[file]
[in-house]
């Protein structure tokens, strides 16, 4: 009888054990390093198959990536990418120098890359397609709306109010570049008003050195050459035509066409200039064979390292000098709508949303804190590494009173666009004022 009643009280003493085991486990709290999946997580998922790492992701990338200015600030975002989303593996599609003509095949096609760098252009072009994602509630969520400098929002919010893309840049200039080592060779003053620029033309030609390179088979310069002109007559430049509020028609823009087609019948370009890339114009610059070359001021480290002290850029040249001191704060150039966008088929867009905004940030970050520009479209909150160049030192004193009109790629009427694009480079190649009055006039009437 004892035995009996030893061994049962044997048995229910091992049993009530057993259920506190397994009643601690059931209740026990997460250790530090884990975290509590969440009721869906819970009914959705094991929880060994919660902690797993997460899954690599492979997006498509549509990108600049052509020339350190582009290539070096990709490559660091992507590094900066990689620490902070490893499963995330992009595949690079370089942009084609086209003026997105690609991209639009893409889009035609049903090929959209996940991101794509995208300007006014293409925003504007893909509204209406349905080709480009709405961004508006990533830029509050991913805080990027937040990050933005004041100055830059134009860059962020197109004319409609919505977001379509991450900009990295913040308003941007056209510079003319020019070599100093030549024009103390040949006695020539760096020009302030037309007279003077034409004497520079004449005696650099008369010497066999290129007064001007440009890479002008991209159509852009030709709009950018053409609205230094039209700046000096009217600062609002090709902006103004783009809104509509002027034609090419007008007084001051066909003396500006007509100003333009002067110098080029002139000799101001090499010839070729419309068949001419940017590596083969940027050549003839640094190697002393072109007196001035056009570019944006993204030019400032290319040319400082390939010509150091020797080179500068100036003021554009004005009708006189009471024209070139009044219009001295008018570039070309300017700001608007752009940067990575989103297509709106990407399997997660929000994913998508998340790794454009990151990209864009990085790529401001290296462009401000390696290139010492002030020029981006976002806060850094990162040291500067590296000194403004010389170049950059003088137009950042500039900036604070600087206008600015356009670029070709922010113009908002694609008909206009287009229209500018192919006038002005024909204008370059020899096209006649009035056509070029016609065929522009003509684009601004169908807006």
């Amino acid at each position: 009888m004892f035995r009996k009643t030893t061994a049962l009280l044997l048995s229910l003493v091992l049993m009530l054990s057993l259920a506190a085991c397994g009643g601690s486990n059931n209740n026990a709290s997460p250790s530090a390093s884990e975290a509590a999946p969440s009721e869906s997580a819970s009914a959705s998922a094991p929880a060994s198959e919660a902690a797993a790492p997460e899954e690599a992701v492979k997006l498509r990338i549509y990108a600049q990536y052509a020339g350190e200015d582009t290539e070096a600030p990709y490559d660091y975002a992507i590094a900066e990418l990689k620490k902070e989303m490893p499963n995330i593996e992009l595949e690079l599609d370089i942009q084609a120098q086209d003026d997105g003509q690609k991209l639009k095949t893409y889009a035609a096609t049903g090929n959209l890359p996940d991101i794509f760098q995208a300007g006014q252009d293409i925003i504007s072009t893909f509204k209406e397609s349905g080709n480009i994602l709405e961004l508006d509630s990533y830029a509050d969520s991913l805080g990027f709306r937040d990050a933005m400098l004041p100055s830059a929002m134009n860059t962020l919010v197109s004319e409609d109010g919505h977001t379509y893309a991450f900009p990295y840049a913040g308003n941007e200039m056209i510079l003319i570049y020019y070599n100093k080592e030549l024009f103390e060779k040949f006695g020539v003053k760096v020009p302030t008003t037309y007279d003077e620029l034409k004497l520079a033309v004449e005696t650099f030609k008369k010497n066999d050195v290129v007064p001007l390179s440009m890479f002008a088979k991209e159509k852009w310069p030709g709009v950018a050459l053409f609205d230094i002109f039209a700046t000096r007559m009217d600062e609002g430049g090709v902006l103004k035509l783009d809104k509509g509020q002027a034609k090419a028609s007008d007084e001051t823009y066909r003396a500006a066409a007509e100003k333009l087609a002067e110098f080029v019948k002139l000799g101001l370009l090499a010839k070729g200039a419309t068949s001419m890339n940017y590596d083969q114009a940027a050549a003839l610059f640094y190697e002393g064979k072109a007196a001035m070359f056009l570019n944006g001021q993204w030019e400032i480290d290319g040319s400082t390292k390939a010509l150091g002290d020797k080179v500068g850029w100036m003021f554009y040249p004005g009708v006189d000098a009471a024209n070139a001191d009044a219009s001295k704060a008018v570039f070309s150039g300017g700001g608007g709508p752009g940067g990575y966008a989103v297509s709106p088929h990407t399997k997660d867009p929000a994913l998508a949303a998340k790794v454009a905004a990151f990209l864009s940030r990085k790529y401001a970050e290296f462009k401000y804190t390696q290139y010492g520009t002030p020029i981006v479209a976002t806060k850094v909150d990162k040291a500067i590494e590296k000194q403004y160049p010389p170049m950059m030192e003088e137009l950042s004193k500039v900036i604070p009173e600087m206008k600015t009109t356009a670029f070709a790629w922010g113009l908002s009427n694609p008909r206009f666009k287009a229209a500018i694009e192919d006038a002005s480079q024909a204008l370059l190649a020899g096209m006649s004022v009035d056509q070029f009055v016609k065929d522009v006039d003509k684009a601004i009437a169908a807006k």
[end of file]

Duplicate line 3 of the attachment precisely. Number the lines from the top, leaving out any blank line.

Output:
């Amino acid at each position: 009888m004892f035995r009996k009643t030893t061994a049962l009280l044997l048995s229910l003493v091992l049993m009530l054990s057993l259920a506190a085991c397994g009643g601690s486990n059931n209740n026990a709290s997460p250790s530090a390093s884990e975290a509590a999946p969440s009721e869906s997580a819970s009914a959705s998922a094991p929880a060994s198959e919660a902690a797993a790492p997460e899954e690599a992701v492979k997006l498509r990338i549509y990108a600049q990536y052509a020339g350190e200015d582009t290539e070096a600030p990709y490559d660091y975002a992507i590094a900066e990418l990689k620490k902070e989303m490893p499963n995330i593996e992009l595949e690079l599609d370089i942009q084609a120098q086209d003026d997105g003509q690609k991209l639009k095949t893409y889009a035609a096609t049903g090929n959209l890359p996940d991101i794509f760098q995208a300007g006014q252009d293409i925003i504007s072009t893909f509204k209406e397609s349905g080709n480009i994602l709405e961004l508006d509630s990533y830029a509050d969520s991913l805080g990027f709306r937040d990050a933005m400098l004041p100055s830059a929002m134009n860059t962020l919010v197109s004319e409609d109010g919505h977001t379509y893309a991450f900009p990295y840049a913040g308003n941007e200039m056209i510079l003319i570049y020019y070599n100093k080592e030549l024009f103390e060779k040949f006695g020539v003053k760096v020009p302030t008003t037309y007279d003077e620029l034409k004497l520079a033309v004449e005696t650099f030609k008369k010497n066999d050195v290129v007064p001007l390179s440009m890479f002008a088979k991209e159509k852009w310069p030709g709009v950018a050459l053409f609205d230094i002109f039209a700046t000096r007559m009217d600062e609002g430049g090709v902006l103004k035509l783009d809104k509509g509020q002027a034609k090419a028609s007008d007084e001051t823009y066909r003396a500006a066409a007509e100003k333009l087609a002067e110098f080029v019948k002139l000799g101001l370009l090499a010839k070729g200039a419309t068949s001419m890339n940017y590596d083969q114009a940027a050549a003839l610059f640094y190697e002393g064979k072109a007196a001035m070359f056009l570019n944006g001021q993204w030019e400032i480290d290319g040319s400082t390292k390939a010509l150091g002290d020797k080179v500068g850029w100036m003021f554009y040249p004005g009708v006189d000098a009471a024209n070139a001191d009044a219009s001295k704060a008018v570039f070309s150039g300017g700001g608007g709508p752009g940067g990575y966008a989103v297509s709106p088929h990407t399997k997660d867009p929000a994913l998508a949303a998340k790794v454009a905004a990151f990209l864009s940030r990085k790529y401001a970050e290296f462009k401000y804190t390696q290139y010492g520009t002030p020029i981006v479209a976002t806060k850094v909150d990162k040291a500067i590494e590296k000194q403004y160049p010389p170049m950059m030192e003088e137009l950042s004193k500039v900036i604070p009173e600087m206008k600015t009109t356009a670029f070709a790629w922010g113009l908002s009427n694609p008909r206009f666009k287009a229209a500018i694009e192919d006038a002005s480079q024909a204008l370059l190649a020899g096209m006649s004022v009035d056509q070029f009055v016609k065929d522009v006039d003509k684009a601004i009437a169908a807006k």